Four Principles for GREAT Country Branding

He’s been saving the world from assorted villains these past 50 years – and now James Bond is backing Britain. Currently being aired in 21 countries, VisitBritain’s new promotional campaign has put 007 on the case.

VisitBritain’s ‘GREAT Britain’ campaign also draws together major events, sporting achievements and commercial partners to promote the UK as a great country in which to live, study, invest and do business – as well as to visit.

In my book, the GREAT Britain campaign is a real winner. So what can it teach those of us in branding and brand management about the principles of country branding?

1 Find the big idea
Consistent, unified communication founded on a central idea is always a cornerstone of effective brand building.

Using greatness as the central idea was a gamble to say the least, because it is both fairly ambiguous, potentially arrogant, and easy to shoot down if it isn’t actually true.

However, the massive organizational and sporting triumph which we achieved at the Olympics has genuinely put GB back on the map as a great nation – a surprise even to ourselves as we have become chronically used to putting our nation’s performance down as second rate.

As with any brand, the message also needs to ring true to internal employees – or in this case, citizens.  Avoiding the obvious icons such as red buses, monarchy and bowler hats was a very good thing because, even though these elements will always be part of brand Britain, they simply don’t mean much to vast amounts of us any more due to our diversity.

I genuinely believe Great Britain as a tourist destination is also great, so the idea holds true here as well. Putting sun-worshipping to one side, you will be hard pushed to find a country anywhere on earth which has as diverse a natural environment, culture and heritage as Great Britain within a relatively small landmass.

What is also important is how that message is actually delivered. I believe a big part of the success of the campaign is in the consistency of GREAT Britain as a brand.

All partners, including VisitBritain, UK Trade & Investment, the British Council and the Foreign Office are speaking with one voice. That’s what makes the brand coherent, identifiable and successful.

…and with a trillion pounds plus in national debt, god knows we need some success!

2 Translate the idea to specific messaging and visual style
Although the Olympics technically and visually weren’t part of the GREAT Britain campaign, they certainly couldn’t have been a better ambassador for it.

Around a billion people across the world watched the opening ceremony, a show that was great in its cinematic and story-telling ambition, and of course in our great humour.  The masterstroke of course being the almost surreal insertion of James Bond greeting HM The Queen at Buckingham Palace followed by the monarch apparently parachuting into the Olympic stadium for the big event.

On the visual front, you obviously need to have great visual quality (photography, typographic consistency, etc) to support this particular big idea. Quality and consistency can often be a big problem to maintain once a campaign gets implemented in local markets. Realistically you can’t do this without brand management technology and a good example is The Canadian Tourism Commission who use brand management software to implement Brand Canada around the world.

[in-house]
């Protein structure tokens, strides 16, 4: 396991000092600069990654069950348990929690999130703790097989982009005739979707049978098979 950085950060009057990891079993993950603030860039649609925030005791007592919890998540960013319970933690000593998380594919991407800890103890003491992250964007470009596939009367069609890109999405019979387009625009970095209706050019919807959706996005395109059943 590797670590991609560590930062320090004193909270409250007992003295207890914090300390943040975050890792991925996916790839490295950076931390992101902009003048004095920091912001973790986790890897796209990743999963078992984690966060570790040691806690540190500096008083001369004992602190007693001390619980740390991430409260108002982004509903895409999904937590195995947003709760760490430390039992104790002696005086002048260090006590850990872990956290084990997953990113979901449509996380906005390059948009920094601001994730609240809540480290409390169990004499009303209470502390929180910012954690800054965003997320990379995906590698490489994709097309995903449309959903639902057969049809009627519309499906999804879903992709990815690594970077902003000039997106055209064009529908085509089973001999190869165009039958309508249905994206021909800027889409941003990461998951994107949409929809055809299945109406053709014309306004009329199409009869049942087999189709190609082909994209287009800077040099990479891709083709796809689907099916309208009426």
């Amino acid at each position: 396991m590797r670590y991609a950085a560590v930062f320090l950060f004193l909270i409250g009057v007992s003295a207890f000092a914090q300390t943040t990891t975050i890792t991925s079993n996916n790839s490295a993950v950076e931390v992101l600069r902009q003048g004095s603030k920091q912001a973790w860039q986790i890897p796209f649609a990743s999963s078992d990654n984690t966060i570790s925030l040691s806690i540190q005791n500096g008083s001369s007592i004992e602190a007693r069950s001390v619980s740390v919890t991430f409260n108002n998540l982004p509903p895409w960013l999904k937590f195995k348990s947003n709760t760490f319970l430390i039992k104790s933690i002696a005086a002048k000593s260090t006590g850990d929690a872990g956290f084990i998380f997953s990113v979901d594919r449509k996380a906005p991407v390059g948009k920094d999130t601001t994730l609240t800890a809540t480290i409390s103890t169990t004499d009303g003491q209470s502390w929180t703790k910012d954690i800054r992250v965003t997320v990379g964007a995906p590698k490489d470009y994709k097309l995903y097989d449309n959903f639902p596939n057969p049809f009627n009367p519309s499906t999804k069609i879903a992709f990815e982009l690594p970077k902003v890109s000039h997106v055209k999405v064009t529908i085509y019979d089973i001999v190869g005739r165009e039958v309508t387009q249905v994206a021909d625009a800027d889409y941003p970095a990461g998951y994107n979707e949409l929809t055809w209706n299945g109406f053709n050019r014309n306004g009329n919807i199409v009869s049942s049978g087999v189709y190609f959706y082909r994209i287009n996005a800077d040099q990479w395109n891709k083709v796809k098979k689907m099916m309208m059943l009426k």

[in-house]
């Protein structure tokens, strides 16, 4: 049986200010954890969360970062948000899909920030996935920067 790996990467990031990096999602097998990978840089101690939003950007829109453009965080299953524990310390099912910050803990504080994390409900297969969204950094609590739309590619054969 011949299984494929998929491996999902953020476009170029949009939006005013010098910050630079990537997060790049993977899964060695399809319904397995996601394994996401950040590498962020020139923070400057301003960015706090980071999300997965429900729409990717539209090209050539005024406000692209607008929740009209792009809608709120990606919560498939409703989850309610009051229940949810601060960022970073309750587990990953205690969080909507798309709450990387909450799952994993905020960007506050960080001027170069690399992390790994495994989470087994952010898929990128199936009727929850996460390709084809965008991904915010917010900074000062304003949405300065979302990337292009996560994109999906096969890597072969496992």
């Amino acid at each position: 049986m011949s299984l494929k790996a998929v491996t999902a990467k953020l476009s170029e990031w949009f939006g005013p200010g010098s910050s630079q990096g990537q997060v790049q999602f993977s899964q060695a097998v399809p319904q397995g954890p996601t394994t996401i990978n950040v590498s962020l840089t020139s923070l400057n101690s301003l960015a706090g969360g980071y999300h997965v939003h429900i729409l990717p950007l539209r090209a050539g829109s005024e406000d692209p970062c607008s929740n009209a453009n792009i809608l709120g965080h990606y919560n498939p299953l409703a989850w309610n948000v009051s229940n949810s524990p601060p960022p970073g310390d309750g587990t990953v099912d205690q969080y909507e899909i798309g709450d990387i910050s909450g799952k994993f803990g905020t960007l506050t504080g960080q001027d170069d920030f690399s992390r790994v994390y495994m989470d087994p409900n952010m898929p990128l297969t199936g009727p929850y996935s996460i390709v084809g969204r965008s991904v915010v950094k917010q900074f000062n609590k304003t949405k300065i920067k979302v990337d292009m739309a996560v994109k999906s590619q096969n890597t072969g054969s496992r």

3 Make media connections
The lesson here is how tying into current films, music or other media can amplify your message without amplifying the cost.

Much of Skyfall, the new Bond movie, is filmed in iconic London locations including the National Gallery, Whitehall and Greenwich, as well as in the Highlands of Scotland – all strong in promoting the tourism message.

Certainly VisitBritain is making capital from the film’s subliminal imagery coupled with the global fascination with the quintessentially ‘British’ James Bond. Indeed, the advertising value couldn’t be better, both for the film and the VisitBritain message.

4 Capitalise on commercial partnerships
Commercial partnership with other appropriate brands can give your campaign added reach – because partners will broadcast your messages for you.

For instance, British Airways has done much to promote London 2012, supporting VisitBritain to encourage tourism. Other partnerships with travel brands such as Expedia, STA Travel and Virgin Australia are also designed to promote offers across a wide consumer base in key markets.

By making these strategic commercial liaisons, VisitBritain is able to extend its message way beyond the limits of its own media budget.

The conclusion
My own view is that the GREAT Britain campaign is a masterful example of branding, joined-up communications and consistent brand management. What they have done is seize the moment of maximum potential and exploit it brilliantly, backing the whole with strong brand management and imaginative communications.

So, Mister Bond, we are expecting great things!

but please, please, Mr. Bond, don’t drink too much Heineken, don’t even think about holding up a branded cola, and get back in your Aston Martin. Fifty years of brand equity will be diluted very quickly if you milk it too hard. But that is a topic for another post…
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Author:Jens Lundgaard

Founder & CEO of Brandworkz

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